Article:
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Revolution needed to sustain robust health system

Aug 20, 2013

Fundamental changes in primary care are a necessity if New Zealand’s DHBs and the wider health system are to continue delivering the best services possible.

DHBs are facing significant cost pressures related to tight fiscal constraints. This is closely linked to wage inflation, the demand on services from a growing and aging population and new technologies.

Cranleigh, working in conjunction Counties Manukau DHB has come up with a strategy to alleviate these major issues.

Cranleigh director David Clarke says it means completely new roles, processes and funding in primary health care. “To keep health services delivery at the optimum we have to reduce hospital demand proactively by treating people early in the disease cycle.

“This includes better preventative medicine and making sure only patients who need expensive hospital treatments get them. There is evidence this new system can reduce the length of a hospital stay from six days to three days for patients over 65.”

He says by sticking with the current processes they will only deliver the current results. “The growing demand and funding constraints will not allow the continuation of current processes.

Clarke says many issues in clinical care arise when patients transfer from one provider to another. Under the new model primary care will have more accountability. “Co-ordinators of “at risk” patients will sit within primary care and have the right to see patients in their home, rest homes or other facilities and be part of a care team that has no boundaries.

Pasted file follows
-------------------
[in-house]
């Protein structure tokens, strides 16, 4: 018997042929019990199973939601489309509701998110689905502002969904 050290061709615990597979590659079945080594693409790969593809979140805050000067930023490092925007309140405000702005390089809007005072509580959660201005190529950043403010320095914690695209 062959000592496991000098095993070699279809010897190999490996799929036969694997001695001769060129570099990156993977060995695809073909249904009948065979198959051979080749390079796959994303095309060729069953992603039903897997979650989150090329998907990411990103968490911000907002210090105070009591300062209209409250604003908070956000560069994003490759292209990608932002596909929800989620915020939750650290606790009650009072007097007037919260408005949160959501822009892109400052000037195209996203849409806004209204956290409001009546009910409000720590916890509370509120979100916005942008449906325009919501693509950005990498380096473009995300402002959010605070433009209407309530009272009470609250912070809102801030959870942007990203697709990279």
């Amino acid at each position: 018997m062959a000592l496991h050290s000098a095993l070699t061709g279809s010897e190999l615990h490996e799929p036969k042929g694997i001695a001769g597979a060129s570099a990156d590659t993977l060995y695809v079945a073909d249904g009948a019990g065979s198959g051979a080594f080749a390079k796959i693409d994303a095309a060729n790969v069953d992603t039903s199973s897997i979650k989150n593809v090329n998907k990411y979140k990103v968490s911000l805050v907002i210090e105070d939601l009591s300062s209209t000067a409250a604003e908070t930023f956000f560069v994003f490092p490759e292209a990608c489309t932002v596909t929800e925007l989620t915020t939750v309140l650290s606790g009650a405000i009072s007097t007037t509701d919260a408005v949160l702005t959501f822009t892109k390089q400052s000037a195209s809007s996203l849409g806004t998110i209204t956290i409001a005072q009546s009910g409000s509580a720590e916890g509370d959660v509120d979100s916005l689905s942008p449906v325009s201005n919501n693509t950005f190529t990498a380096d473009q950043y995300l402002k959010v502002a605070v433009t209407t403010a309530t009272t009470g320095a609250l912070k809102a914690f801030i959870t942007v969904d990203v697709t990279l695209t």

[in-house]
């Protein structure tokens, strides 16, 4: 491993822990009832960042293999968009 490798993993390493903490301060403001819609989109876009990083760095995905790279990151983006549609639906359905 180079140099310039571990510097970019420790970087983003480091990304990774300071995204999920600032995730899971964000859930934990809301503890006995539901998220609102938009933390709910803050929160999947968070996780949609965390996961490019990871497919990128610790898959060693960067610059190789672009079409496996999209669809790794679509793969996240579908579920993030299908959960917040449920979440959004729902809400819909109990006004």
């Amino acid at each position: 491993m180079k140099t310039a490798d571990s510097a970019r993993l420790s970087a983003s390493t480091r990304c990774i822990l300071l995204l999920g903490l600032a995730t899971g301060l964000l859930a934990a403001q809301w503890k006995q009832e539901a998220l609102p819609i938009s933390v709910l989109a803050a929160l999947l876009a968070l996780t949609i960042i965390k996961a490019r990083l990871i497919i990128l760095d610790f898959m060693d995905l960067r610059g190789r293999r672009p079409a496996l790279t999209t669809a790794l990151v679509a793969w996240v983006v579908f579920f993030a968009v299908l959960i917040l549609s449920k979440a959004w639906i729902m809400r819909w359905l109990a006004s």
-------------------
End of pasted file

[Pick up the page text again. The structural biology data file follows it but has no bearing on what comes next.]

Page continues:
“The new model has to include an increased role for allied professionals, such as pharmacists. Medication compliance and reconciliation is a significant component of patient care, especially as patients’ age.

The strategy will pivot on a new IT systems allowing access clinical information independent of institutions. “Access to the right information, even on mobile platforms, is essential if we are serious about fundamentally changing how we care for at risk patients in the community,” says Clarke.

He says, however, the strategy will only work if it is accompanied by the right funding, processes and systems. “There has to be a base set of standard operating procedures using widely accessible clinical information and the right economic incentives.”

Cranleigh analyst Patrick Mahoney, who worked on the strategy, says there key steps to improving proactive care for “at risk” patients:

  • Identification and stratification of “at risk” patients. This ensures proactive care. If it is delivered early the can avoid the patient’s disease becoming worse and admissions to expensive hospitals are reduced.
  • Complete a patient assessment using a standardised process and assessment. Develop a patient-centric care plan that will be shared between all team members with the right security in place. The care plan will be on evidence-based care with a high degree of patient involvement.
  1. The plan is to include red flags for possible significant events that might need oversight and intervention in the care of the patient.
  2. The use of a single shared care plan with all care team members assessing appropriate levels of information and providing input into the care plan.
  • The inclusion of a clinical care manager based with primary care, who will have overall oversight of patient care, co-ordinate care and care team members, work closely with clinicians and allied professionals to ensure the patient-centric care plan is followed.
  • Co-ordination of care has no boundaries so the clinical care manager provides a seamless link between primary and secondary care.

Clarke says the good news is that primary health care providers are backing the new system and want to change. “The difficult bit is the speed of change and putting in place the right incentives clinically and fiscally to make it work.”


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